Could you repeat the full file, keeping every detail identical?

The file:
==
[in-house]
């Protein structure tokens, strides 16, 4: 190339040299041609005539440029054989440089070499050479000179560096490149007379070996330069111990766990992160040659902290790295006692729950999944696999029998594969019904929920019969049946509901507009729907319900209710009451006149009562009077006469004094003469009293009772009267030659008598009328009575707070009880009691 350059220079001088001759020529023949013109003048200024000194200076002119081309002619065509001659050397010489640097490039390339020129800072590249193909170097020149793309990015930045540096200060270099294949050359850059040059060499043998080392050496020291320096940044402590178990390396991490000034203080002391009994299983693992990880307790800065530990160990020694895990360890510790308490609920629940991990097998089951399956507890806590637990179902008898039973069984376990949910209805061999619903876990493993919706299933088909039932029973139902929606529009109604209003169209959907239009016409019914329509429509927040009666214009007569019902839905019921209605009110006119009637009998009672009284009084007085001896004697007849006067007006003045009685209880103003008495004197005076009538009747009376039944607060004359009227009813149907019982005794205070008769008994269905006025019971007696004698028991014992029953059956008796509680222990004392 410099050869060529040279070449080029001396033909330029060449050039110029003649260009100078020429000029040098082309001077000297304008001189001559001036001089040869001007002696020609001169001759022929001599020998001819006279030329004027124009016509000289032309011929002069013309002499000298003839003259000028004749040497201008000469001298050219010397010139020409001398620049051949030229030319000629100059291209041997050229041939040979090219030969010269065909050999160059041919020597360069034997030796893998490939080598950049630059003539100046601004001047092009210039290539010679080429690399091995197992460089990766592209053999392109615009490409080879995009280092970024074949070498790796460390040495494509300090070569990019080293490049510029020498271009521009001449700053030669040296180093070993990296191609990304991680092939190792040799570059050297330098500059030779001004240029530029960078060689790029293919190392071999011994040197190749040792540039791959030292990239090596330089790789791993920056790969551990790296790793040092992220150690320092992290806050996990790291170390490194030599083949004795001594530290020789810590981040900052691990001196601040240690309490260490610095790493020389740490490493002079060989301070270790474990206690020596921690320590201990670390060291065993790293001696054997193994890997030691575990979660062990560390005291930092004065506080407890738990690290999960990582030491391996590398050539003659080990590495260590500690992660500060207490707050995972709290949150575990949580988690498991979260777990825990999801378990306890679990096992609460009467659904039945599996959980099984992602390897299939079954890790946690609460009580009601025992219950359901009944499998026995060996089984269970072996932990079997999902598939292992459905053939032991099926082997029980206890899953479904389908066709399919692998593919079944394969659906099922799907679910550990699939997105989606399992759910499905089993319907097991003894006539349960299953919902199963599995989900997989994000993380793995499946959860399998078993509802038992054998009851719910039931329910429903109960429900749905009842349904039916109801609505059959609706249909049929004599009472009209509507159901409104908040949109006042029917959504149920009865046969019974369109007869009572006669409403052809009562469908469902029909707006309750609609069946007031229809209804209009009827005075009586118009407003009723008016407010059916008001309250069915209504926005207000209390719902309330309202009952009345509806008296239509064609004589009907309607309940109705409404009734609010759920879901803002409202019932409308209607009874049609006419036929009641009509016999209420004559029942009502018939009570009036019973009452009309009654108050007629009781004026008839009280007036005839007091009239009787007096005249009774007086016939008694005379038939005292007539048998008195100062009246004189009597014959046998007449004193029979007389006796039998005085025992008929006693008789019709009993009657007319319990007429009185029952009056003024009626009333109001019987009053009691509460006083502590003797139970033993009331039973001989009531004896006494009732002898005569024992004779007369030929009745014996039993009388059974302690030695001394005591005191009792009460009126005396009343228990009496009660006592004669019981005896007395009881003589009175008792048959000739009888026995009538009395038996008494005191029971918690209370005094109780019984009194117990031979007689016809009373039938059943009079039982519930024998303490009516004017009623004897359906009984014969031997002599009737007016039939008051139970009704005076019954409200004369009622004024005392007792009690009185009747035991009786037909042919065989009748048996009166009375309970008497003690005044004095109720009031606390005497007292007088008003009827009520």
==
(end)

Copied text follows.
[in-house]
């Protein structure tokens, strides 16, 4: 190339040299041609005539440029054989440089070499050479000179560096490149007379070996330069111990766990992160040659902290790295006692729950999944696999029998594969019904929920019969049946509901507009729907319900209710009451006149009562009077006469004094003469009293009772009267030659008598009328009575707070009880009691 350059220079001088001759020529023949013109003048200024000194200076002119081309002619065509001659050397010489640097490039390339020129800072590249193909170097020149793309990015930045540096200060270099294949050359850059040059060499043998080392050496020291320096940044402590178990390396991490000034203080002391009994299983693992990880307790800065530990160990020694895990360890510790308490609920629940991990097998089951399956507890806590637990179902008898039973069984376990949910209805061999619903876990493993919706299933088909039932029973139902929606529009109604209003169209959907239009016409019914329509429509927040009666214009007569019902839905019921209605009110006119009637009998009672009284009084007085001896004697007849006067007006003045009685209880103003008495004197005076009538009747009376039944607060004359009227009813149907019982005794205070008769008994269905006025019971007696004698028991014992029953059956008796509680222990004392 410099050869060529040279070449080029001396033909330029060449050039110029003649260009100078020429000029040098082309001077000297304008001189001559001036001089040869001007002696020609001169001759022929001599020998001819006279030329004027124009016509000289032309011929002069013309002499000298003839003259000028004749040497201008000469001298050219010397010139020409001398620049051949030229030319000629100059291209041997050229041939040979090219030969010269065909050999160059041919020597360069034997030796893998490939080598950049630059003539100046601004001047092009210039290539010679080429690399091995197992460089990766592209053999392109615009490409080879995009280092970024074949070498790796460390040495494509300090070569990019080293490049510029020498271009521009001449700053030669040296180093070993990296191609990304991680092939190792040799570059050297330098500059030779001004240029530029960078060689790029293919190392071999011994040197190749040792540039791959030292990239090596330089790789791993920056790969551990790296790793040092992220150690320092992290806050996990790291170390490194030599083949004795001594530290020789810590981040900052691990001196601040240690309490260490610095790493020389740490490493002079060989301070270790474990206690020596921690320590201990670390060291065993790293001696054997193994890997030691575990979660062990560390005291930092004065506080407890738990690290999960990582030491391996590398050539003659080990590495260590500690992660500060207490707050995972709290949150575990949580988690498991979260777990825990999801378990306890679990096992609460009467659904039945599996959980099984992602390897299939079954890790946690609460009580009601025992219950359901009944499998026995060996089984269970072996932990079997999902598939292992459905053939032991099926082997029980206890899953479904389908066709399919692998593919079944394969659906099922799907679910550990699939997105989606399992759910499905089993319907097991003894006539349960299953919902199963599995989900997989994000993380793995499946959860399998078993509802038992054998009851719910039931329910429903109960429900749905009842349904039916109801609505059959609706249909049929004599009472009209509507159901409104908040949109006042029917959504149920009865046969019974369109007869009572006669409403052809009562469908469902029909707006309750609609069946007031229809209804209009009827005075009586118009407003009723008016407010059916008001309250069915209504926005207000209390719902309330309202009952009345509806008296239509064609004589009907309607309940109705409404009734609010759920879901803002409202019932409308209607009874049609006419036929009641009509016999209420004559029942009502018939009570009036019973009452009309009654108050007629009781004026008839009280007036005839007091009239009787007096005249009774007086016939008694005379038939005292007539048998008195100062009246004189009597014959046998007449004193029979007389006796039998005085025992008929006693008789019709009993009657007319319990007429009185029952009056003024009626009333109001019987009053009691509460006083502590003797139970033993009331039973001989009531004896006494009732002898005569024992004779007369030929009745014996039993009388059974302690030695001394005591005191009792009460009126005396009343228990009496009660006592004669019981005896007395009881003589009175008792048959000739009888026995009538009395038996008494005191029971918690209370005094109780019984009194117990031979007689016809009373039938059943009079039982519930024998303490009516004017009623004897359906009984014969031997002599009737007016039939008051139970009704005076019954409200004369009622004024005392007792009690009185009747035991009786037909042919065989009748048996009166009375309970008497003690005044004095109720009031606390005497007292007088008003009827009520």